Peer influences on adolescents’ intentions for future electronic nicotine delivery system use

Flannery JS, College on Problems of Drug Dependence (2020).

Jessica gave this 10 minute pre-recorded talk for the virtual CPDD conference in June, 2020.


Aim: Electronic nicotine delivery system (ENDS) use among teens has skyrocketed. Evidence suggests that peer influence is a primary factor contributing to adolescents’ use propensity. A more precise understanding of how peers impact future ENDS use intentions could identify potential intervention and/or prevention targets.

Methods: We assessed psychosocial variables mediating the relationship between peer ENDS use and future use intentions at wave 1 of a longitudinal study among a sample (N=248) of high-school students (14-17 years old, M=14.950.67, Hispanic/Latinx: 84.7%). Participants completed items from the Monitoring the Future survey to assess perceived peer use, items from the Population Assessment of Tobacco and Health (PATH) survey to assess their own use intentions, the Resistance to Peer Influence Scale, and the E-cigarette Attitudes Survey. We estimated a serial multiple mediator model to investigate direct and indirect effects of perceived peer use on intentions to use (one year from now). Specifically, we expected that peer ENDS use would impact resistance to peer influence, which in turn would impact positive ENDS attitudes, and ultimately influence ENDS use intentions. Bootstrapping procedures were used to estimate the statistical significance of indirect effects.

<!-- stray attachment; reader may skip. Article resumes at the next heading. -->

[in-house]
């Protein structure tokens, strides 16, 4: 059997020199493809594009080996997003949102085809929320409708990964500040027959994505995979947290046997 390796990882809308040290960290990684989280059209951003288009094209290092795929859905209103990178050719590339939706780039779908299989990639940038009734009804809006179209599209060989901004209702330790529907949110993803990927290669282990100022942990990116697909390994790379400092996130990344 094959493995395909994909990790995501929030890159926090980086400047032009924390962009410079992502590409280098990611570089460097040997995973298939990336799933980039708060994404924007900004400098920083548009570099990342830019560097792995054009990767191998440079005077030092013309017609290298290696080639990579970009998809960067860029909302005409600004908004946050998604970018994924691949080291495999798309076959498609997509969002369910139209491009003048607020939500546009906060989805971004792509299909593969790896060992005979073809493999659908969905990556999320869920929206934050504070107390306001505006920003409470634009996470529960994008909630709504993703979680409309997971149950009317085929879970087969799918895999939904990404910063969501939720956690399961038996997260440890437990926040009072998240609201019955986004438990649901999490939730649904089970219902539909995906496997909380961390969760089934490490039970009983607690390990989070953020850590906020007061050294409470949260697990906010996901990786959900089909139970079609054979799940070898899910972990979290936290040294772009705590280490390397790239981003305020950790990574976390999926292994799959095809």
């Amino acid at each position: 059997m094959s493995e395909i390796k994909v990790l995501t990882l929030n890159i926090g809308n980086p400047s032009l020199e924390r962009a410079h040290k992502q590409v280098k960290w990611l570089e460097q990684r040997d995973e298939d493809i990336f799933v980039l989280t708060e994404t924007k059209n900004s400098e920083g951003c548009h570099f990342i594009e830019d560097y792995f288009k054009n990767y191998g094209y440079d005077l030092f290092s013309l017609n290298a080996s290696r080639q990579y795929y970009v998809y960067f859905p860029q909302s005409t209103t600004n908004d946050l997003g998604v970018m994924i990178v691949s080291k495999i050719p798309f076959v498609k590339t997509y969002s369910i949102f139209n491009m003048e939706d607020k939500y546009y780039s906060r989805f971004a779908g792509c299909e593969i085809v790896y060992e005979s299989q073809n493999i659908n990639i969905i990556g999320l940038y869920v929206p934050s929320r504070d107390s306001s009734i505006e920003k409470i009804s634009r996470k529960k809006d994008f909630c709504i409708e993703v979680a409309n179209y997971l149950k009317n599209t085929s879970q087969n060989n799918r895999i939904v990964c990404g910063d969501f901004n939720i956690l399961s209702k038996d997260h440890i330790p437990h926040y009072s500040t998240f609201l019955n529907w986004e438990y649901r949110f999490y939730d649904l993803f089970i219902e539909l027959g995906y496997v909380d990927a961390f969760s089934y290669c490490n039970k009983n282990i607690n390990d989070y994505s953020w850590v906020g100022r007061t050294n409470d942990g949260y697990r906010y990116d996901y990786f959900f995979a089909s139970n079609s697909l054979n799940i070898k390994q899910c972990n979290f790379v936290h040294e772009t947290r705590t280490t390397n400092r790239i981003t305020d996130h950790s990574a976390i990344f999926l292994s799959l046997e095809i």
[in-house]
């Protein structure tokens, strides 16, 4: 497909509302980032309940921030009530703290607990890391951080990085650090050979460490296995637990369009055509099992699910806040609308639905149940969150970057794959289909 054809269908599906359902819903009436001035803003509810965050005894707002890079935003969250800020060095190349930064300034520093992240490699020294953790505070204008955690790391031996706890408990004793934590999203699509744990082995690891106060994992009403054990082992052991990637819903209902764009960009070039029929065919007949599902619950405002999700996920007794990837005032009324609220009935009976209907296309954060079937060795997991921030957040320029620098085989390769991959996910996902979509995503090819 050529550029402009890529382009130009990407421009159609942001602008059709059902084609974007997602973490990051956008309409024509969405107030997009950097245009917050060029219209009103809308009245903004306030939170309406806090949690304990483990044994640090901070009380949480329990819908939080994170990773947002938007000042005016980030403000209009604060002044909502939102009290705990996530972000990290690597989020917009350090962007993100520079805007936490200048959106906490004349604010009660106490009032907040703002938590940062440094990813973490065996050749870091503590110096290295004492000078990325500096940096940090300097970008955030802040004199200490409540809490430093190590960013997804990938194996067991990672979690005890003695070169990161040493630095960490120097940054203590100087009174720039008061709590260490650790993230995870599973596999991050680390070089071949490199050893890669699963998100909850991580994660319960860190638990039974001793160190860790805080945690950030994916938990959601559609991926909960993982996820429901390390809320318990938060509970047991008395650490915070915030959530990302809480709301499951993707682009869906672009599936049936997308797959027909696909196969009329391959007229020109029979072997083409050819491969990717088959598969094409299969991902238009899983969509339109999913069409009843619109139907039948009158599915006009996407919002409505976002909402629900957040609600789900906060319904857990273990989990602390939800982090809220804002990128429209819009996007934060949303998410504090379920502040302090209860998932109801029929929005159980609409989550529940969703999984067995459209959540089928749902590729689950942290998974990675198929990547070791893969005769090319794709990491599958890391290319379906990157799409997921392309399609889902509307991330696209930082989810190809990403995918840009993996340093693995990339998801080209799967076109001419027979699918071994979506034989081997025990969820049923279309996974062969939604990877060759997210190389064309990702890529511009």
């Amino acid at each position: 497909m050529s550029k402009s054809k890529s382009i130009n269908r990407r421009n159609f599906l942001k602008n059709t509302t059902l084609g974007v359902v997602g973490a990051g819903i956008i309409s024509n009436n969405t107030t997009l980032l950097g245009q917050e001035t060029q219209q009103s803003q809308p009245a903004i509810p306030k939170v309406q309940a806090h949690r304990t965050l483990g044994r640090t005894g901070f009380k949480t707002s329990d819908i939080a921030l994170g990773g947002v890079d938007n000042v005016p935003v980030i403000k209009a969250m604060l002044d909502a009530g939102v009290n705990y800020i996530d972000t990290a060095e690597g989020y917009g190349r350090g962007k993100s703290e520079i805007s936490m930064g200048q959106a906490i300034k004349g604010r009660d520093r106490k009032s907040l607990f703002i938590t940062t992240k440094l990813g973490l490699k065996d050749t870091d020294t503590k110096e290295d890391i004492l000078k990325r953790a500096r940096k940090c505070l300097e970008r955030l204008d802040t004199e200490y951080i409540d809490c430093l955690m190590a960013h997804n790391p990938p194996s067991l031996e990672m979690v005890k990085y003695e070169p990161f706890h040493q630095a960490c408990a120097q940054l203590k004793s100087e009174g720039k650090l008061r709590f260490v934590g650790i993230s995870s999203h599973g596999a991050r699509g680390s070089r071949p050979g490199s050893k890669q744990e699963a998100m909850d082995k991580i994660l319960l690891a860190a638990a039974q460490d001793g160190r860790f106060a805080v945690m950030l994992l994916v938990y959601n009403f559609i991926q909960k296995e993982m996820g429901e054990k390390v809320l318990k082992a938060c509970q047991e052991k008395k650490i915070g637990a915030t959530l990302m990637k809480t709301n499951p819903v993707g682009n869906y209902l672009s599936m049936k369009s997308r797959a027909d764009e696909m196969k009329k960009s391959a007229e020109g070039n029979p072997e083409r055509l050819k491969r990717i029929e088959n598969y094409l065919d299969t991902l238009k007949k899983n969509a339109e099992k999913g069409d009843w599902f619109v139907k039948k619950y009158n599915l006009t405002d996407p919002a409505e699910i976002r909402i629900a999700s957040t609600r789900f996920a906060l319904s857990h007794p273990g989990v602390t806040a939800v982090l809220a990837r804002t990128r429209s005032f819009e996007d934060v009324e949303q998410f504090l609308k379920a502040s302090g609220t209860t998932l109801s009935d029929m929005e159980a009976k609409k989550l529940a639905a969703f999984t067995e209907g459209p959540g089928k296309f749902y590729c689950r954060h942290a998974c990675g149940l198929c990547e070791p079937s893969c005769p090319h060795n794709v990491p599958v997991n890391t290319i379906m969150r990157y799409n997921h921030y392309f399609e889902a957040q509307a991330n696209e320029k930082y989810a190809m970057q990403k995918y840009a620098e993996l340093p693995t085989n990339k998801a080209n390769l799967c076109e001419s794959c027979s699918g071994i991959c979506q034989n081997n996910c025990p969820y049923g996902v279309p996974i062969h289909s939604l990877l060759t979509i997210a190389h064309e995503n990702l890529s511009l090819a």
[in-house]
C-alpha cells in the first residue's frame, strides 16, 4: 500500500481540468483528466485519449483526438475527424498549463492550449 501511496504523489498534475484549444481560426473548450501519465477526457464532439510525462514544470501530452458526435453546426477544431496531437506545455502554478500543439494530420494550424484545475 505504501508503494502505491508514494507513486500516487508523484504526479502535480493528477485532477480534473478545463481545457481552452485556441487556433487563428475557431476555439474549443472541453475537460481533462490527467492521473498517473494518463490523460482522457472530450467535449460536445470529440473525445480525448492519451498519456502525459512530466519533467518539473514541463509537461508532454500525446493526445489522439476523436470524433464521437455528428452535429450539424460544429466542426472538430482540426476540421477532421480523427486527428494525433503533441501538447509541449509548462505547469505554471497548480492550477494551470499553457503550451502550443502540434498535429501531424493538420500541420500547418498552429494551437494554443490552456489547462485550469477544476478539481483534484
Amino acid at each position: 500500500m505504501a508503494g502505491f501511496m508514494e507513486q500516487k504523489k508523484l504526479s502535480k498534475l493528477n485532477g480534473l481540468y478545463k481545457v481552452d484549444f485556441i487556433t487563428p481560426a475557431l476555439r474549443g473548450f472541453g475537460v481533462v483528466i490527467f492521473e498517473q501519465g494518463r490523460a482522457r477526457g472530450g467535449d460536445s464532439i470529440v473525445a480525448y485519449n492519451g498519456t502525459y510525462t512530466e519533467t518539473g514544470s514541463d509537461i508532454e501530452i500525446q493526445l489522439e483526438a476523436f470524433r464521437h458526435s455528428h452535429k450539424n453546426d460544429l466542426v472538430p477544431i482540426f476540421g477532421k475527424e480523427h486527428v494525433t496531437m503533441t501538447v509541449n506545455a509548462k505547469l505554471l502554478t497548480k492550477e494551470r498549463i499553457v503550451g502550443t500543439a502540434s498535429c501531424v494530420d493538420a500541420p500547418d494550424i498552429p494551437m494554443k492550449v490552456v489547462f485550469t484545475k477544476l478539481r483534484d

Results: Findings indicate a negative association between peer ENDS use and resistance to peer influence (β=-0.20, p=0.001), a negative association between resistance to peer influence and ENDS attitudes (β=-0.18, p=0.003), and a positive association between ENDS attitudes and use intentions (β=2.78, p<0.001). Both the direct (β=0.15, p<0.001) and indirect (β=0.010; 95%CI=[0.002, 0.024]) effects were significant indicating the association between peer use and future ENDS use intentions was partially mediated by resistance to peer influence via ENDS attitudes.

Conclusions: These outcomes suggest that social influences can impact teens’ future ENDS use intentions by modulating ENDS attitudes. Interventions facilitating resistance to peer influence among teens with ENDS using peers may be a viable prevention target.